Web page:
I am a freelance science journalist, broadcaster and author, who is yet to meet a piece of research I don’t find fascinating. In more than a decade of freelance reporting, I have written for publications and websites including Scientific American,the Guardian, Nature, Australian Geographic, Ecos, Medicine Today, Frontline Medical News, BBC Future, ABC Science and ABC Health and Wellbeing.
I am author of The End: The Human Experience Of Death , editor of The Best Australian Science Writing 2015 anthology, and co-author of The Sixth Wave: How To Succeed In A Resource-Limited World. Represented by Kurestin Armada of P.S. Literary Agency.
I’m also an experienced public speaker, facilitator and panel chair, having performed these roles at events including the Sydney Writers’ Festival, the Festival of Dangerous Ideas, and the Brisbane Writers’ Festival.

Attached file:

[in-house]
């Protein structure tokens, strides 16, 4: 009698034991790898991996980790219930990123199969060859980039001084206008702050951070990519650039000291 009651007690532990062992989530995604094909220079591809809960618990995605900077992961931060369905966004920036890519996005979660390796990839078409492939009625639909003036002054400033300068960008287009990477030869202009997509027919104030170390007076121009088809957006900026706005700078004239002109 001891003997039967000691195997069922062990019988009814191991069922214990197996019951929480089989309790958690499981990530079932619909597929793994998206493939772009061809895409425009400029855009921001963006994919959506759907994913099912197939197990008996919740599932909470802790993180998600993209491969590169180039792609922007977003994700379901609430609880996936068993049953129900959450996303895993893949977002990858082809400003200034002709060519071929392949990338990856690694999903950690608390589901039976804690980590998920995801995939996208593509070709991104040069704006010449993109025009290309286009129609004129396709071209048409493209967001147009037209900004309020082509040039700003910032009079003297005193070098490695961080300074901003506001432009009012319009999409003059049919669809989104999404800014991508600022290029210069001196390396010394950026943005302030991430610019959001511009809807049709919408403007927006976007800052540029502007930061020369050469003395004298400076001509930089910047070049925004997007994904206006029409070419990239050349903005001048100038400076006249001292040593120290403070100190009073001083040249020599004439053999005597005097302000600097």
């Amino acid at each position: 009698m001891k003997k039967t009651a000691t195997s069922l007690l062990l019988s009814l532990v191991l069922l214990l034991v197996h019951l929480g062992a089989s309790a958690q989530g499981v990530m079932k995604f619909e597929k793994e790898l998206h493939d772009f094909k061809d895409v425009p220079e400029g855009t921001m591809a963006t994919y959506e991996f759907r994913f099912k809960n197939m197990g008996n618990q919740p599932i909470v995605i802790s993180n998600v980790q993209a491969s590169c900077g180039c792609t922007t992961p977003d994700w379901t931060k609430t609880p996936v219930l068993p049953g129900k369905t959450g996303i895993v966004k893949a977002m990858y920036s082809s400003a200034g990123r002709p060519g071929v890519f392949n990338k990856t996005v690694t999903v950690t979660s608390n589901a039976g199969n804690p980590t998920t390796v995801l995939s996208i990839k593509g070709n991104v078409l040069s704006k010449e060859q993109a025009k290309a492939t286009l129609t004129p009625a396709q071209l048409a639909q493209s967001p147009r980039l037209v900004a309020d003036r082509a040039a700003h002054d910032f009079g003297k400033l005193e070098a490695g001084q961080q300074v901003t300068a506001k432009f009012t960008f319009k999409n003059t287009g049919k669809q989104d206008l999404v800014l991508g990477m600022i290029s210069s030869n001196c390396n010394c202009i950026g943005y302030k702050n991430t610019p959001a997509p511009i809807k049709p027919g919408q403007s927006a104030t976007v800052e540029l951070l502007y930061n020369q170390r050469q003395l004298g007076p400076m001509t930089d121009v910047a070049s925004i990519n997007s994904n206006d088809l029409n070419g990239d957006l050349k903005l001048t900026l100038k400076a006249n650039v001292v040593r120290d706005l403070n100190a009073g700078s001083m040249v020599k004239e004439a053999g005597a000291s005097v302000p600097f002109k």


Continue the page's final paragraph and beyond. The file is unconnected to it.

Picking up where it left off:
For a brief and shining moment in 2012, Australia was at the global forefront of climate change action, as one of the first countries to implement a carbon pricing mechanism. It lasted only two years, and was repealed amid much fanfare by the Abbott government in July 2014. During its time, Australian companies and industries exposed to the carbon pricing mechanism took a long hard look at the emissions liabilities embedded within their supply chains and worked to reduce them. Barely three years later, Australia is in danger of being the kid that gets picked last for the soccer team. With China set to launch its national emissions trading scheme (ETS) before the end of the year, and several other Asia-Pacific nations either doing the same or already in the game, so-called ‘carbon clubs’ are forming and Australia isn’t invited. Read more.